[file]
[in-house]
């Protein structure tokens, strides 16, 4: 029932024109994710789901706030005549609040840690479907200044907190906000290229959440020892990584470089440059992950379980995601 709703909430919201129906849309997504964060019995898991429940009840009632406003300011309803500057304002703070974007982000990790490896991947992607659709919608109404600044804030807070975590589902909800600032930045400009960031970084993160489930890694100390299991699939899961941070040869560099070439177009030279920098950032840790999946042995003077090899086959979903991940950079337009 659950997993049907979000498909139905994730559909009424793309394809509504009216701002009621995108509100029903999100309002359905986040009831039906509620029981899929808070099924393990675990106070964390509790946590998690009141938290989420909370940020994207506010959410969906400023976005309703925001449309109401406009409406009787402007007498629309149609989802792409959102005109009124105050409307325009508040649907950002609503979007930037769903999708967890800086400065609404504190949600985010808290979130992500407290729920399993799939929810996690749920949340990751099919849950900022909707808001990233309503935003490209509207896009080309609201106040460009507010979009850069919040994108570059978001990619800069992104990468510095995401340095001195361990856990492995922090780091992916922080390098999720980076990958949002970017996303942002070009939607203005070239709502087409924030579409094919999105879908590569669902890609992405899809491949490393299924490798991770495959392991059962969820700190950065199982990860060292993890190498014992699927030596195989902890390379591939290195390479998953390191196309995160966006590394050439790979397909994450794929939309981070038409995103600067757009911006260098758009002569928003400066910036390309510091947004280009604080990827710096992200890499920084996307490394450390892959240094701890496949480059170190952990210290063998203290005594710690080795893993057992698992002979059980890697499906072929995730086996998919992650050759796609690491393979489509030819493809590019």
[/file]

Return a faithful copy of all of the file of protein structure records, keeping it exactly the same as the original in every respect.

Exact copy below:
[in-house]
């Protein structure tokens, strides 16, 4: 029932024109994710789901706030005549609040840690479907200044907190906000290229959440020892990584470089440059992950379980995601 709703909430919201129906849309997504964060019995898991429940009840009632406003300011309803500057304002703070974007982000990790490896991947992607659709919608109404600044804030807070975590589902909800600032930045400009960031970084993160489930890694100390299991699939899961941070040869560099070439177009030279920098950032840790999946042995003077090899086959979903991940950079337009 659950997993049907979000498909139905994730559909009424793309394809509504009216701002009621995108509100029903999100309002359905986040009831039906509620029981899929808070099924393990675990106070964390509790946590998690009141938290989420909370940020994207506010959410969906400023976005309703925001449309109401406009409406009787402007007498629309149609989802792409959102005109009124105050409307325009508040649907950002609503979007930037769903999708967890800086400065609404504190949600985010808290979130992500407290729920399993799939929810996690749920949340990751099919849950900022909707808001990233309503935003490209509207896009080309609201106040460009507010979009850069919040994108570059978001990619800069992104990468510095995401340095001195361990856990492995922090780091992916922080390098999720980076990958949002970017996303942002070009939607203005070239709502087409924030579409094919999105879908590569669902890609992405899809491949490393299924490798991770495959392991059962969820700190950065199982990860060292993890190498014992699927030596195989902890390379591939290195390479998953390191196309995160966006590394050439790979397909994450794929939309981070038409995103600067757009911006260098758009002569928003400066910036390309510091947004280009604080990827710096992200890499920084996307490394450390892959240094701890496949480059170190952990210290063998203290005594710690080795893993057992698992002979059980890697499906072929995730086996998919992650050759796609690491393979489509030819493809590019």